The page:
Avoid VKA plus DAPT in AF patients undergoing PCI: meta-analysis

By David Douglas

NEW YORK (Reuters Health) - 28/6/2019

A regimen of vitamin K antagonists (VKAs) plus dual antiplatelet therapy (DAPT) is best avoided in patients with atrial fibrillation (AF) undergoing percutaneous coronary intervention (PCI), according to a network meta-analysis of randomized controlled trials.

As Dr. Renato D. Lopes of Duke Clinical Research Institute, Durham, North Carolina, told Reuters Health by email, "after this comprehensive study in a challenging field of antithrombotic therapies . . . we learned that less is more. A double regimen that includes a P2Y12 inhibitor and a non-VKA oral anticoagulant (NOAC) - instead of warfarin - gives us the best net clinical benefit and aspirin can be safely discontinued for most patients." The new research, online June 19 in JAMA Cardiology, looked at four trials involving more than 10,000 patients.

The overall prevalence of acute coronary syndrome (ACS) varied from 28% to 61%. The patients' mean age ranged from 70 to 72 years and 20% to 29% were women. Most were at high risk for thromboembolic and bleeding events.

Compared with a reference regimen of VKA plus DAPT (a P2Y12 inhibitor plus aspirin), the odds ratio (OR) for major bleeding was 0.58 for VKA plus a P2Y12 inhibitor (95% confidence interval, 0.31 to 1.08). For a NOAC plus P2Y12 inhibitor, it was 0.49 (95% CI, 0.30 to 0.82) and for a NOAC plus DAPT, 0.70 (95% CI, 0.38 to 1.23).

Corresponding ORs for major adverse cardiovascular events (MACE) were 0.96, 1.02 and 0.94, all spanning unity.

"Strategies omitting aspirin caused less bleeding, including intracranial bleeding, without significant difference in MACE," the team writes.

"So," concluded Dr. Lopes, "longer-term triple therapy is not needed for the majority of patients. If one decides to use triple therapy and keep aspirin longer for more uncommon cases, then it is better to do it with a NOAC as the oral anticoagulant and not with warfarin."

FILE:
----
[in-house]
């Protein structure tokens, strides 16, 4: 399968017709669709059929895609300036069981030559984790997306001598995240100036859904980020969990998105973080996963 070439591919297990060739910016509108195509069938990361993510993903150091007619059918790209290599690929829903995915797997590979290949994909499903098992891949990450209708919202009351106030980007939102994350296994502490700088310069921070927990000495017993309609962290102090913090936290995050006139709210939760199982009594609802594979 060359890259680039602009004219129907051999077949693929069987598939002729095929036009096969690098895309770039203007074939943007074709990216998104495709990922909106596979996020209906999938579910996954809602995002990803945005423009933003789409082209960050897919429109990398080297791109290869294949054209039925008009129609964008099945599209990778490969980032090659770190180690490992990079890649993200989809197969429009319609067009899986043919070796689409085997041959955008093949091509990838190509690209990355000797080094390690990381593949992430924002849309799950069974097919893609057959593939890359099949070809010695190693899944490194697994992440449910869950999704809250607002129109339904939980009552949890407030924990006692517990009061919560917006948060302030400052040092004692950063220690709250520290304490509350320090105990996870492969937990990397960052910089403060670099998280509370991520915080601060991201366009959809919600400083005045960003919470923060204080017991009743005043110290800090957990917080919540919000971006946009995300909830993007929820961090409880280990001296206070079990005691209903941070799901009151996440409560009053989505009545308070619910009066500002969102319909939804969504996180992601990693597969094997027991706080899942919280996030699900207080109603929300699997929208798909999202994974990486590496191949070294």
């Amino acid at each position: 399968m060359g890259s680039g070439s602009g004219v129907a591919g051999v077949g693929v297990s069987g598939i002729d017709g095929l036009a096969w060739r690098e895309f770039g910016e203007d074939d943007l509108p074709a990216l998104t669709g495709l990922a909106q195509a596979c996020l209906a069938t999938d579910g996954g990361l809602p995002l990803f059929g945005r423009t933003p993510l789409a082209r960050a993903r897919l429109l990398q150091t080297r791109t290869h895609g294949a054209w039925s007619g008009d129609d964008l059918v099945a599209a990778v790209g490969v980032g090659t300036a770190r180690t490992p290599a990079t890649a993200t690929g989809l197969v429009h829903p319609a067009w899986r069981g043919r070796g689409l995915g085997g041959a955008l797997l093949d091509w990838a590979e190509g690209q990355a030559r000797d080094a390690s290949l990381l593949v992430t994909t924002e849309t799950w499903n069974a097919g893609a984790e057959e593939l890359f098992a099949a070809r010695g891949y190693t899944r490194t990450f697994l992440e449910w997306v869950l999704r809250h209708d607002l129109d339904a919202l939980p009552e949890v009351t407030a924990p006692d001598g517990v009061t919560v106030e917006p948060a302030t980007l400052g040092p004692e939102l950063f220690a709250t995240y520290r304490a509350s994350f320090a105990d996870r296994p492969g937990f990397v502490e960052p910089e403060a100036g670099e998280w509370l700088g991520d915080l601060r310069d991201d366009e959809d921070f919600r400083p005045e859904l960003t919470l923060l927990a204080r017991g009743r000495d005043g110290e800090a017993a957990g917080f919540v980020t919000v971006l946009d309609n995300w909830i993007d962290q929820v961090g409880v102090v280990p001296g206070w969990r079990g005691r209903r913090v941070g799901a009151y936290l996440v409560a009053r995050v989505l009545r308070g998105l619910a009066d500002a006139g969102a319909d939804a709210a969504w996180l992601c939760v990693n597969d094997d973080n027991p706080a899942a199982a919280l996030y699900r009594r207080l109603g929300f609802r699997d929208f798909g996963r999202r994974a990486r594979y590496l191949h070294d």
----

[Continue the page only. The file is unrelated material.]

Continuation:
Dr. Marc Peter Bonaca, director of Vascular Research at the University of Colorado School of Medicine, in Aurora, told Reuters Health by email, "I think this is an important paper and clearly shows that dropping an antiplatelet agent (aspirin) reduces bleeding. This is reassuring from a safety perspective and shows consistency between the trials."

"What remains uncertain is what the cost is in terms of ischemic benefit. It would stand to reason that less potent strategies (e.g. dropping aspirin) might increase MACE risk yet none of the individual trials or this meta-analysis excludes a MACE hazard from dropping aspirin," said Dr. Bonaca, who was not involved in the work.

"In fact," he concluded, "the OR for MACE have upper confidence intervals of 1.45 to 1.47 meaning the strategy could be more than 40% worse from an ischemic perspective. So for high-bleeding-risk patients, dropping aspirin will reduce bleeding. For high-ischemic-risk patients at a low risk of bleeding, the risk of dropping aspirin remains uncertain."

The study had no commercial funding.

SOURCE: https://bit.ly/2X7zE0w

JAMA Cardiol 2019.

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